I’m sure you’ve all been aware that publisher THQ was going under and had to sell off individual studios and intellectual properties (IP) after a complete sale was blocked by creditors. By now, you’ve probably seen where all the studios and IPs went (if not, check out Oliver’s excellent article on the breaking up of THQ).
And, by now you’ve probably found out that Darksiders creator Vigil received no bids and is being forced to close down, and are wondering how nobody wanted to pick up the developer of two fantastic and critically acclaimed games. The thing is, if you look at it a bit harder, it actually makes more sense than you’d think. Here’s how I see it:
I loved the first Darksiders, it came out of left field and offered a compelling mix of hack and slash action and Metroidvania style exploration, with a badass protagonist and a cool take on a post-apocalyptic setting – no puny man-made nuclear apocalypse here, a full-blown fire-and-brimstone end of all mankind. I don’t think the graphics would have strained the original Xbox, and the combat mechanics weren’t at the level of Ninja Gaiden’s or God of War’s, but the game just worked very well as a whole.
The fantastic art direction by renowned comic book artist Joe Madureira easily offset any lack of polygons or textures, and even though the game could easily be described as a combination of many other title’s game styles, it never came across as derivative. It felt very much like a game made with love by people who wanted to make a game like this, rather than one made as the result of ruthless focus testing, and that is the heart and soul of a successful mid-tier title.
Darksiders was critically well received and sold well. It was a sleeper hit of 2010, and definitely set the stage for a successful franchise. Darksiders II was no doubt green-lit without delay, and many people were looking forward to the next game, starring a different horseman of the apocalypse.
Darksiders II came out in August 2012. I haven’t played it, although the basic impressions I got were that I didn’t like Death as much as War, and that they had tried to add a dungeon crawling, loot collecting mechanic into it, which I didn’t like the sound of. The first Darksiders was already a big game, it didn’t need a time-consuming mechanic like that tacked onto it in my opinion, it actually gave me the impression that the game would be too long. The game was well received, though, the Xbox 360 version has a Metascore of 83 and Oliver loved it in his review of the game.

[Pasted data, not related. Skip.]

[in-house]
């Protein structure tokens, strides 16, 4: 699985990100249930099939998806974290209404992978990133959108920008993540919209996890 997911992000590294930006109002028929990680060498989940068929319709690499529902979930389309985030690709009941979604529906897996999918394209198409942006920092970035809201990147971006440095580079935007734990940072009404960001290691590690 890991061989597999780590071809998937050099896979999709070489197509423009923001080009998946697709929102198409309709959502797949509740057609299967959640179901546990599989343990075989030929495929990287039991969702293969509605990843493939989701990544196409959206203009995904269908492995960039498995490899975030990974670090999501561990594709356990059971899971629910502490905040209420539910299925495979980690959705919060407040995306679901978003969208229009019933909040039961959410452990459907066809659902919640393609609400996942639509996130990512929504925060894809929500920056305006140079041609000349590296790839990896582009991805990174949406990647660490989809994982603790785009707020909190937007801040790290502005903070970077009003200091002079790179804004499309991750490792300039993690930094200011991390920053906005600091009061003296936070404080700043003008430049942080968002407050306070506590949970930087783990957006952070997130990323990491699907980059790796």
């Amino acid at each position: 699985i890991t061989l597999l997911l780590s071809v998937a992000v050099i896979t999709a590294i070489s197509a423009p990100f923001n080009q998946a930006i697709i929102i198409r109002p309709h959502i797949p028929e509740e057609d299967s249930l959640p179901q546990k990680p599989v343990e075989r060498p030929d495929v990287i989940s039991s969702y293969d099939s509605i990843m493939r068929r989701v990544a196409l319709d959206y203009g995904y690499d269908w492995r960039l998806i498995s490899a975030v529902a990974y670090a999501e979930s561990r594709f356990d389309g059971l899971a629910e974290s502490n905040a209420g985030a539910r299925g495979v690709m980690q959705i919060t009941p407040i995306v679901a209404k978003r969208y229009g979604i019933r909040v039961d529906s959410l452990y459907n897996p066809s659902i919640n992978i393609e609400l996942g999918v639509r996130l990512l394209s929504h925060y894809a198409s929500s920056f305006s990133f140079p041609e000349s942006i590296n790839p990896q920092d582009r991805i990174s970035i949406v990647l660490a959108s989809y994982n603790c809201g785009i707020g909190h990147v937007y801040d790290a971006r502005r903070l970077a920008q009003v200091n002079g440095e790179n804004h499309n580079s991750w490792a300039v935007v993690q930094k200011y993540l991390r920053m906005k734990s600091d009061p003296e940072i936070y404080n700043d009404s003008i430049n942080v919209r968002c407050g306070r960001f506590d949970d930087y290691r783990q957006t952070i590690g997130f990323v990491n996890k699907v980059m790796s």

Sadly, the quality of the game was never the issue. The issue was that the game lost money. THQ revealed that even though Darksiders II had sold better than the original game did, it needed to move two million copies (a huge amount for what would still be considered a mid-tier, non triple-A title) to be a success. Simply put, the game just cost way too much money to make. There may be any number of reasons for this.
If I were to be uncharitable, I might suggest that, flush from the unexpected level of success with the first game, Vigil started to see themselves as one of the rockstars of the gaming world, which could have led them to up their own salaries and perhaps also decrease their productivity with all the high living, but that isn’t really the impression I got from Vigil. I think it may be more likely that they used the success of the first game to spur themselves on to try and make the sequel absolutely everything they wanted from it.
Scope control is an important part of game design, and there is no way every feature and level developers want to include can make it to the release version. Whatever the reason, Vigil spent more money developing Darksiders II than it could make back, and it was therefore a commercial failure, even if a critical success. Vigil can’t take all the blame for this, THQ as the publisher should have kept better control over the production cost.
During the development of Darksiders II, however, THQ was still set on its determination to join the big boys of EA, Activision and Ubisoft and so would not have been inclined to try and pare back one of its flagship titles. I don’t think you can accuse THQ of under-marketing the game because it had lots of ads on game sites, regular trailer releases and even a live-action TV ad, which you don’t see that often in mid-tier games.
Finally, Joe Madureira parted ways with Vigil a few months after Darksiders II was released, so any further Darksiders games being made would have to do without his stellar art direction, one of the major drawpoints of the game.
So, in the auction of THQ’s studios, nobody put in a bid for Vigil. Since then, Atsushi Inaba, head of Platinum Games, has indicated that he would like the Darksiders franchise, but notably, he didn’t say that he wanted Vigil. The IP is established and popular, but with Vigil having demonstrated that they couldn’t make their last game profitable, some other studios may be betting that they could.
I don’t for a moment think that we’ve seen the last of the Darksiders series. Game publishers seem to hate taking risks on new IP, and Darksiders is now an established IP to work off of. No doubt key people, like lead designer Hadyn Dalton, will go with the series if someone does pick it up after Vigil’s demise. EA seems like it could make good use of the IP and Visceral isn’t going to make another Dante’s Inferno game, so they have a team that could work on it. A Platinum-developed Darksiders would be awesome, provided they just work on the action and stay well away from the plot and storytelling.
It is without a doubt a very sad day for gamers around the world when we lose a studio of the calibre of Vigil. It does provide a tough lesson to publishers and developers, however, which will hopefully make the mid-tier of the industry, which is so critical for fresh ideas and IP, more resilient going forward.